Investor Relations Co. CEO Woody Wallace says his firm was not a finalist in the pitch for the World Poker Tour account as reported on Jan. 26. "We had been asked for advice on organizing a conference call," he said.

Internet Edition, Feb. 2, 2005, Page 3


The head of the National Newspaper Assn., whose members publish mostly small-town papers, has criticized Wal-Mart's national PR campaign, which Hill and Knowlton is handling.

The campaign, which is designed to "set the record straight about the facts about Wal-Mart," consists of full-page ads in 100 major metro news- papers, but ignores newspapers in places where Wal-Mart has many of its rural and suburban stores.

Buffington wrote to H. Lee Scott, CEO of Wal-Mart, after he got a call from Jack Newton of H&K's Atlanta office advising him that Wal-Mart's representatives were "available for interviews" about the campaign.

"As both a newspaper publisher and as a spokesman for several thousand community newspapers in America, I want to let you know that I, and many of my fellow publishers, are insulted by this Wal-Mart PR effort," he told Scott.

Buffington said many NNA members want to know why community newspapers are "good enough to help fend off your critics with free PR, but we re not good enough for your paid ads."


The New York Times is starting a new section, called "Social Announcements," featuring paid
announcements of engagements, weddings, anniversaries or partnerships.

The ads, which will cost $48 a line, will run in the "Sunday Styles" section.

Jyll Holzman, senior VP of advertising, said the new section is "a guarantee that your big day" will be mentioned in the Times.

The ads can also appear on the Times new online weddings section that includes vendor listings and features from, such as a gift registry locator and a wedding checklist.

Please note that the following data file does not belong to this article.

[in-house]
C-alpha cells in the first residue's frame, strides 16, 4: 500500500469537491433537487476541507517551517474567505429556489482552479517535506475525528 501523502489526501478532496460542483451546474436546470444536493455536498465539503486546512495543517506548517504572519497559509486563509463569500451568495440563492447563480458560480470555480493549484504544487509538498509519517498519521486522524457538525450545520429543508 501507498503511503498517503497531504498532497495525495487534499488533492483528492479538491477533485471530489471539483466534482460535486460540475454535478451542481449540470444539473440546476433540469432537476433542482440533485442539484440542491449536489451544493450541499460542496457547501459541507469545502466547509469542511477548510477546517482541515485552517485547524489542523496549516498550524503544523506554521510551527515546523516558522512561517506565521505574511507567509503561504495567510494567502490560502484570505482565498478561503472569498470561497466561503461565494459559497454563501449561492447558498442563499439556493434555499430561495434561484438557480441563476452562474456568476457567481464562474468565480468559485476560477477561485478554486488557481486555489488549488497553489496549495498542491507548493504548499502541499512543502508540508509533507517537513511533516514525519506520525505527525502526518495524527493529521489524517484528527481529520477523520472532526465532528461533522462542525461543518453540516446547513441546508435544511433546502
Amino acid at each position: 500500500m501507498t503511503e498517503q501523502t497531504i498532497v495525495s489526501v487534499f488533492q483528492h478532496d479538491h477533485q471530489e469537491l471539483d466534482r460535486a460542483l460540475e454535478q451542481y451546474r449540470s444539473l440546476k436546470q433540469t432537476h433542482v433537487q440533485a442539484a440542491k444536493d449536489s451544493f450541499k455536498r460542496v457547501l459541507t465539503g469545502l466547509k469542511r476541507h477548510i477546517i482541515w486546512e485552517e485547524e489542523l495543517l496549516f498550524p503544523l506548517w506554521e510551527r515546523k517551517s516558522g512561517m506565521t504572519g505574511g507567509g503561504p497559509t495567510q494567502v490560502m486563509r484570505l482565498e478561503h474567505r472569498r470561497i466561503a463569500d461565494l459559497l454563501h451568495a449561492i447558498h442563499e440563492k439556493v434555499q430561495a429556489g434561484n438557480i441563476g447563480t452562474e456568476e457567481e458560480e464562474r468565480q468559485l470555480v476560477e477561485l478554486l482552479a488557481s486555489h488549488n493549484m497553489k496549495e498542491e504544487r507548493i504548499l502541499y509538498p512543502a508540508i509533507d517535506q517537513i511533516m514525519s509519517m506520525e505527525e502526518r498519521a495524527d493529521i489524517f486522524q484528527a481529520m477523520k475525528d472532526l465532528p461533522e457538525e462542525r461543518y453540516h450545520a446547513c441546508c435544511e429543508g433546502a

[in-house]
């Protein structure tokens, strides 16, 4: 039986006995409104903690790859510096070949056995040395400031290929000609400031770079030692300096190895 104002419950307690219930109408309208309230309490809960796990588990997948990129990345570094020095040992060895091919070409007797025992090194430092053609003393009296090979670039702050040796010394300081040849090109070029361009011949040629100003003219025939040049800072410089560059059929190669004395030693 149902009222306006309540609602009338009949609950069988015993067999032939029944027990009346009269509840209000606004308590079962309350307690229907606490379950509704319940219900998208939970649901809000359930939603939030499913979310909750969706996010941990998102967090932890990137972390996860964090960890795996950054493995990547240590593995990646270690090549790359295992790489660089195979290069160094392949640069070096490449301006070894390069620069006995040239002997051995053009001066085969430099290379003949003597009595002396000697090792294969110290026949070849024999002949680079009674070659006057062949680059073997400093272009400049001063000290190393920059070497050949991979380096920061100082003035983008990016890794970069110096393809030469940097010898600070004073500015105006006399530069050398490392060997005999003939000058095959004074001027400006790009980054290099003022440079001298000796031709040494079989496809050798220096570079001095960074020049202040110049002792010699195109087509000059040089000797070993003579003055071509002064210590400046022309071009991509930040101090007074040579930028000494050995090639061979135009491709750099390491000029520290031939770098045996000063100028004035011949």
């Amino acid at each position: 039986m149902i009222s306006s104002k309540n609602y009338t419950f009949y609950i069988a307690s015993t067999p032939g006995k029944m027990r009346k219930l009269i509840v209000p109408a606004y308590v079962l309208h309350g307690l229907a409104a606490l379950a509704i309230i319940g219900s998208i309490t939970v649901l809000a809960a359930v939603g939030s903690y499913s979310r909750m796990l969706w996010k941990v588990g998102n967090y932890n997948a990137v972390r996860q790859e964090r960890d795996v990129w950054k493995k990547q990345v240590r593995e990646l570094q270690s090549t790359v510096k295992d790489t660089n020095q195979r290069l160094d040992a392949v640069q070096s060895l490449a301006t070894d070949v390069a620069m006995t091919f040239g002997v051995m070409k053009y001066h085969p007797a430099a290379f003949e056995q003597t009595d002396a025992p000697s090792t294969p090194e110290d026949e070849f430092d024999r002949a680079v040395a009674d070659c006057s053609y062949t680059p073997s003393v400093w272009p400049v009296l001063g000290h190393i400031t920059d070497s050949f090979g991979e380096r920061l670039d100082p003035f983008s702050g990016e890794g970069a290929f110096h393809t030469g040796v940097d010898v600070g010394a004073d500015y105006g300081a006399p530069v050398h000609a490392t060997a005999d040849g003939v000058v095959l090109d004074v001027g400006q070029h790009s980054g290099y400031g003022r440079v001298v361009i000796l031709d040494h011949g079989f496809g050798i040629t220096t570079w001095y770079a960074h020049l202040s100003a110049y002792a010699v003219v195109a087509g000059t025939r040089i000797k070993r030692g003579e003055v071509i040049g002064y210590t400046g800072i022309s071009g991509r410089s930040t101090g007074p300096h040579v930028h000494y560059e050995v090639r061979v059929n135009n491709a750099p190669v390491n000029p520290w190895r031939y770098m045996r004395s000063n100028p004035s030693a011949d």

Approximately nine of 10 people across all markets believe information conveyed by articles or news stories more than advertising, according to findings from The Edelman Trust Barometer, a survey of 1,500 opinion leaders in eight key markets.

The new study also found more than 80% of respondents overall do not trust information unless they see or hear it from multiple sources.

"The trust void and democratization of information compels corporations to fundamentally seek a new approach to communications.

"You can t buy trust by speaking at audiences through advertising," said Richard Edelman, president/CEO, Edelman.

"CEOs need to engage stakeholders in a very personalized way, through local media and in a direct way via the Internet, empowering employees while using credible third parties as spokespeople," he said.

Celebrity photographer Brad Elterman's photo exhibition, which just opened at the Don O Melveny Gallery in West Hollywood, Calif., is called "Like it Was Yesterday".

"The show really underscores the access I had to stars, musicians and actors," said Elterman, who believes entertainment publicists have limited or prohibited access to their clients in the last 10 or 20 years to create "very generic poses and `photo ops ."

"The PR people have taken the fun out of the scene and hampered the art," said Elterman, who has covered the Oscars for 15 years.


Meredith Corp. will begin publishing a bimonthly lifestyle and shelter magazine, Siempre Mujer!, for Hispanic women in fall 2005 with an initial rate base of 350,000.

Johanna Buchholtz-Torres will be editor-in-chief of SM!. She is the former editor-in-chief of Ser Padres magazine, a national parenting magazine.


Maggie Gallagher, a marriage advocate and syndicated columnist, said in her Jan. 26 column that she made a mistake in not disclosing that she was paid $21,500 in 2002 to do research and write brochures for the Dept. of Health and Human Services.

"If a scholar or expert gets paid to do some work for the government, should he or she disclose that if he writes a paper, essay or op-ed on the same or similar subject?" she asked. "If this is the ethical standard, it is an entirely new standard," said Gallagher, who now believes she was wrong not to have disclosed her contract.

Another syndicated columist, Michael McManus, was outed Jan. 28 by The New York Times for being paid $10,000 to work on marriage iniatives for the DHHS. The General Accountability Office and the Depts. of Education and HHS are now investigating the practice.